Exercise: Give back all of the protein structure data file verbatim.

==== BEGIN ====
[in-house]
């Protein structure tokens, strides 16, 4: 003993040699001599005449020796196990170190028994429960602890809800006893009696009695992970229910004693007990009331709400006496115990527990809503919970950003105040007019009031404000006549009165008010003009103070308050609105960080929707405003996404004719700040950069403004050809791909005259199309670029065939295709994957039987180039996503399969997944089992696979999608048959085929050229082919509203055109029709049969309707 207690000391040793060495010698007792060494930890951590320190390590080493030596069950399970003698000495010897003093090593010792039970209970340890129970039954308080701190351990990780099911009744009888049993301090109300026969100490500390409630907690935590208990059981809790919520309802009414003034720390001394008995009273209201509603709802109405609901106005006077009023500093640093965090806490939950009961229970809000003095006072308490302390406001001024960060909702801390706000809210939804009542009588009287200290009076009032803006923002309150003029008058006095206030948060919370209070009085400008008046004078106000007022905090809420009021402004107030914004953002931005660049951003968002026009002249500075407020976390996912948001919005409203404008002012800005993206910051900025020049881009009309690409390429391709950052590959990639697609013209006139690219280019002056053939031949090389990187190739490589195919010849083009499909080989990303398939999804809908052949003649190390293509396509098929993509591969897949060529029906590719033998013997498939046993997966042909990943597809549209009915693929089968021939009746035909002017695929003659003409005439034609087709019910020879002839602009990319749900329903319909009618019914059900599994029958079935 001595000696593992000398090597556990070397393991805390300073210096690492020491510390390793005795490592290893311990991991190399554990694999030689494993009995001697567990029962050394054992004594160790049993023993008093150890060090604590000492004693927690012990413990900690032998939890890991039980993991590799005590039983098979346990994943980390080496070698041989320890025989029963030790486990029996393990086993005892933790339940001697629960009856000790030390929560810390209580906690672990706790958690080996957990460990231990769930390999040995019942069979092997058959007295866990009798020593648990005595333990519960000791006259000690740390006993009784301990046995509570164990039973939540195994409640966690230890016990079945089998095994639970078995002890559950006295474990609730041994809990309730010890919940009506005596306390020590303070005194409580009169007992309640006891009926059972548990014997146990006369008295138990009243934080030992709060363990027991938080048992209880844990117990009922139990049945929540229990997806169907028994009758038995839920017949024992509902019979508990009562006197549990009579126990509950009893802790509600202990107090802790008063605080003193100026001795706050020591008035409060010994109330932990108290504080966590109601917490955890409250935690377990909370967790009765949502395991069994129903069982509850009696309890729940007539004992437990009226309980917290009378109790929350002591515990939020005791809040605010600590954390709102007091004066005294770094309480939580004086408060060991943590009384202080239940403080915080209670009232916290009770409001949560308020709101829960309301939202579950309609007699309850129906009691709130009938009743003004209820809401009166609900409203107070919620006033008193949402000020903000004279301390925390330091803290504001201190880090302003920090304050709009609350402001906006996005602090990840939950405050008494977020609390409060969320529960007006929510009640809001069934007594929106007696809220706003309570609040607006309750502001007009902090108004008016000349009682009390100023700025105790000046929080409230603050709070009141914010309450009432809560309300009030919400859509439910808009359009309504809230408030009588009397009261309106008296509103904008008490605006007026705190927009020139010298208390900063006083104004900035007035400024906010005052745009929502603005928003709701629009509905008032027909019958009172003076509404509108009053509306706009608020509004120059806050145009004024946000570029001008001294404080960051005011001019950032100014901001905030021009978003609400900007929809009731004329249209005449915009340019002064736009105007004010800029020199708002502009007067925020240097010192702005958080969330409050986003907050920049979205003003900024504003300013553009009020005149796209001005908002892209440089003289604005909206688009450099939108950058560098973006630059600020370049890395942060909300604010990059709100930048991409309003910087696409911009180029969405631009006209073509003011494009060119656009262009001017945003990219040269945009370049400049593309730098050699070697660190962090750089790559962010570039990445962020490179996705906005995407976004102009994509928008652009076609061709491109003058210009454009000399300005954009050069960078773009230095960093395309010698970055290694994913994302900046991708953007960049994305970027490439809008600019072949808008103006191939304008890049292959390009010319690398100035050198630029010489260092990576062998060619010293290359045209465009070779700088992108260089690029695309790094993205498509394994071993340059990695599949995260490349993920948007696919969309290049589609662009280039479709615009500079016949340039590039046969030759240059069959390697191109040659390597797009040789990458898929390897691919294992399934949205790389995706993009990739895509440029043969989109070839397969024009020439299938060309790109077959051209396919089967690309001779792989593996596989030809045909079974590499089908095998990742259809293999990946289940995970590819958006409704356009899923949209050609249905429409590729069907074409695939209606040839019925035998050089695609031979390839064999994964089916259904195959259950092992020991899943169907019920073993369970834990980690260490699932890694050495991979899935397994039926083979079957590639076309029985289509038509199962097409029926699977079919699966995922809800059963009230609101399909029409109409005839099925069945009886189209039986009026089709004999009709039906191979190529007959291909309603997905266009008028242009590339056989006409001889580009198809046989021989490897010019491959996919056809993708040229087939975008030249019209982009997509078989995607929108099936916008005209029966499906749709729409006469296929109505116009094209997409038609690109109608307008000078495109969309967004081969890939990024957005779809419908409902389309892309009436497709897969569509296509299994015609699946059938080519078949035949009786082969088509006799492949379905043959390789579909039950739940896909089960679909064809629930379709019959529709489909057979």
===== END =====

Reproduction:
[in-house]
């Protein structure tokens, strides 16, 4: 003993040699001599005449020796196990170190028994429960602890809800006893009696009695992970229910004693007990009331709400006496115990527990809503919970950003105040007019009031404000006549009165008010003009103070308050609105960080929707405003996404004719700040950069403004050809791909005259199309670029065939295709994957039987180039996503399969997944089992696979999608048959085929050229082919509203055109029709049969309707 207690000391040793060495010698007792060494930890951590320190390590080493030596069950399970003698000495010897003093090593010792039970209970340890129970039954308080701190351990990780099911009744009888049993301090109300026969100490500390409630907690935590208990059981809790919520309802009414003034720390001394008995009273209201509603709802109405609901106005006077009023500093640093965090806490939950009961229970809000003095006072308490302390406001001024960060909702801390706000809210939804009542009588009287200290009076009032803006923002309150003029008058006095206030948060919370209070009085400008008046004078106000007022905090809420009021402004107030914004953002931005660049951003968002026009002249500075407020976390996912948001919005409203404008002012800005993206910051900025020049881009009309690409390429391709950052590959990639697609013209006139690219280019002056053939031949090389990187190739490589195919010849083009499909080989990303398939999804809908052949003649190390293509396509098929993509591969897949060529029906590719033998013997498939046993997966042909990943597809549209009915693929089968021939009746035909002017695929003659003409005439034609087709019910020879002839602009990319749900329903319909009618019914059900599994029958079935 001595000696593992000398090597556990070397393991805390300073210096690492020491510390390793005795490592290893311990991991190399554990694999030689494993009995001697567990029962050394054992004594160790049993023993008093150890060090604590000492004693927690012990413990900690032998939890890991039980993991590799005590039983098979346990994943980390080496070698041989320890025989029963030790486990029996393990086993005892933790339940001697629960009856000790030390929560810390209580906690672990706790958690080996957990460990231990769930390999040995019942069979092997058959007295866990009798020593648990005595333990519960000791006259000690740390006993009784301990046995509570164990039973939540195994409640966690230890016990079945089998095994639970078995002890559950006295474990609730041994809990309730010890919940009506005596306390020590303070005194409580009169007992309640006891009926059972548990014997146990006369008295138990009243934080030992709060363990027991938080048992209880844990117990009922139990049945929540229990997806169907028994009758038995839920017949024992509902019979508990009562006197549990009579126990509950009893802790509600202990107090802790008063605080003193100026001795706050020591008035409060010994109330932990108290504080966590109601917490955890409250935690377990909370967790009765949502395991069994129903069982509850009696309890729940007539004992437990009226309980917290009378109790929350002591515990939020005791809040605010600590954390709102007091004066005294770094309480939580004086408060060991943590009384202080239940403080915080209670009232916290009770409001949560308020709101829960309301939202579950309609007699309850129906009691709130009938009743003004209820809401009166609900409203107070919620006033008193949402000020903000004279301390925390330091803290504001201190880090302003920090304050709009609350402001906006996005602090990840939950405050008494977020609390409060969320529960007006929510009640809001069934007594929106007696809220706003309570609040607006309750502001007009902090108004008016000349009682009390100023700025105790000046929080409230603050709070009141914010309450009432809560309300009030919400859509439910808009359009309504809230408030009588009397009261309106008296509103904008008490605006007026705190927009020139010298208390900063006083104004900035007035400024906010005052745009929502603005928003709701629009509905008032027909019958009172003076509404509108009053509306706009608020509004120059806050145009004024946000570029001008001294404080960051005011001019950032100014901001905030021009978003609400900007929809009731004329249209005449915009340019002064736009105007004010800029020199708002502009007067925020240097010192702005958080969330409050986003907050920049979205003003900024504003300013553009009020005149796209001005908002892209440089003289604005909206688009450099939108950058560098973006630059600020370049890395942060909300604010990059709100930048991409309003910087696409911009180029969405631009006209073509003011494009060119656009262009001017945003990219040269945009370049400049593309730098050699070697660190962090750089790559962010570039990445962020490179996705906005995407976004102009994509928008652009076609061709491109003058210009454009000399300005954009050069960078773009230095960093395309010698970055290694994913994302900046991708953007960049994305970027490439809008600019072949808008103006191939304008890049292959390009010319690398100035050198630029010489260092990576062998060619010293290359045209465009070779700088992108260089690029695309790094993205498509394994071993340059990695599949995260490349993920948007696919969309290049589609662009280039479709615009500079016949340039590039046969030759240059069959390697191109040659390597797009040789990458898929390897691919294992399934949205790389995706993009990739895509440029043969989109070839397969024009020439299938060309790109077959051209396919089967690309001779792989593996596989030809045909079974590499089908095998990742259809293999990946289940995970590819958006409704356009899923949209050609249905429409590729069907074409695939209606040839019925035998050089695609031979390839064999994964089916259904195959259950092992020991899943169907019920073993369970834990980690260490699932890694050495991979899935397994039926083979079957590639076309029985289509038509199962097409029926699977079919699966995922809800059963009230609101399909029409109409005839099925069945009886189209039986009026089709004999009709039906191979190529007959291909309603997905266009008028242009590339056989006409001889580009198809046989021989490897010019491959996919056809993708040229087939975008030249019209982009997509078989995607929108099936916008005209029966499906749709729409006469296929109505116009094209997409038609690109109608307008000078495109969309967004081969890939990024957005779809419908409902389309892309009436497709897969569509296509299994015609699946059938080519078949035949009786082969088509006799492949379905043959390789579909039950739940896909089960679909064809629930379709019959529709489909057979």